Raw, warm vegetables breed illness in salsa, guac

About Andrew Van Dam

Andrew Van Dam of The Wall Street Journal previously worked at the AHCJ offices while earning his master’s degree at the Missouri School of Journalism.

New research implicates guacamole or salsa in 3.9 percent of restaurant-related outbreaks of foodborne illness between 1998 and 2008, more than double the rates of previous measurement periods. Both sauces often combine raw ingredients – tomatoes, peppers and cilantro – that have each been blamed for past outbreaks, the CDC release said.

salsaPhoto by anitasarkeesian via Flickr

Improper storage and temperature were blamed for 30 percent of the outbreaks, and another 20 percent were caused by worker-related contamination. The outbreaks are common enough that the government even gives them their own acronym (SGA!), an honor that’s admittedly not particularly rare in the world of federal bureaucracy.

CDC began conducting surveillance for foodborne disease outbreaks began in 1973, yet no salsa- or guacamole-associated (SGA) outbreaks were reported before 1984. Restaurants and delis were the settings for 84 percent of the 136 SGA outbreaks. SGA outbreaks accounted for 1.5 percent of all food establishment outbreaks from 1984 to 1997. This figure more than doubled to 3.9 percent during the ten-year period from 1998 to 2008.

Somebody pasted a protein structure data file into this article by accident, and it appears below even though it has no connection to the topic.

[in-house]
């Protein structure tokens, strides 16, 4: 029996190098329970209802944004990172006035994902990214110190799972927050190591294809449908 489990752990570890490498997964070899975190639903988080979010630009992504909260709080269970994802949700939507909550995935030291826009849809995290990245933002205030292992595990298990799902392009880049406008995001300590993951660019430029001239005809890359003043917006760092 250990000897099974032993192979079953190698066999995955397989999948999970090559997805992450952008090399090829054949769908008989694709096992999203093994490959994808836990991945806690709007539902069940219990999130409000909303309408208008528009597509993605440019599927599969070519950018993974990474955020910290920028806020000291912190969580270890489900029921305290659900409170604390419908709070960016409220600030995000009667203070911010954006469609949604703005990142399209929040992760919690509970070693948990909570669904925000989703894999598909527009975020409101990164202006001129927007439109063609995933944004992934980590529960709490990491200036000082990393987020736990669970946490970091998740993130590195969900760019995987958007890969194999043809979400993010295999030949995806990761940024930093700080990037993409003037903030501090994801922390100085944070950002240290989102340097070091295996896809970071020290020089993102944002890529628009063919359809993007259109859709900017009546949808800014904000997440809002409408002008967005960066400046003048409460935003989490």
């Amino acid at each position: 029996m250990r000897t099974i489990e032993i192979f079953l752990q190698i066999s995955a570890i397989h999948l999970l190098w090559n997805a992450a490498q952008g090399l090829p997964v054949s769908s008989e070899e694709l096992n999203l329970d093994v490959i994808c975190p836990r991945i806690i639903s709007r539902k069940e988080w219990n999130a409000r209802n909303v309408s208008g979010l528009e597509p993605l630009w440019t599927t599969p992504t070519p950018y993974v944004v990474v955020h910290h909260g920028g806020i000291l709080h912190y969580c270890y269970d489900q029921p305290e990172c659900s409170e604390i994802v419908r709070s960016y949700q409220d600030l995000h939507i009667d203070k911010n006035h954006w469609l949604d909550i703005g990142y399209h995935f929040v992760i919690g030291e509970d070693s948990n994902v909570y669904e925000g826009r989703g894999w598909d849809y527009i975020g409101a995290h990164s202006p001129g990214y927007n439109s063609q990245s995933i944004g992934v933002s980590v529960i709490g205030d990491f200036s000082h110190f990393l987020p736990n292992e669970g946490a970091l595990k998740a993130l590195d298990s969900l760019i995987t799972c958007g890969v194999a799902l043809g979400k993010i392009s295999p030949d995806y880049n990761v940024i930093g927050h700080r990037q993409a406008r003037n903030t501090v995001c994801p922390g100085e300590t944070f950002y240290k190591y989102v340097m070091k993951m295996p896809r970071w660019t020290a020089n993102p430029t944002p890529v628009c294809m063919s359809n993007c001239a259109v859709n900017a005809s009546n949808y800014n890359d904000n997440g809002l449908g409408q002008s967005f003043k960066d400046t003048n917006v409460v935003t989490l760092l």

According to the release, the primary weapon against such outbreaks is simply the awareness that vegetables are a threat.

“Possible reasons salsa and guacamole can pose a risk for foodborne illness is that they may not be refrigerated appropriately and are often made in large batches so even a small amount of contamination can affect many customers,” (Magdalena Kendall, Oak Ridge Institute for Science and Education researcher) says. “Awareness that salsa and guacamole can transmit foodborne illness, particularly in restaurants, is key to preventing future outbreaks.”

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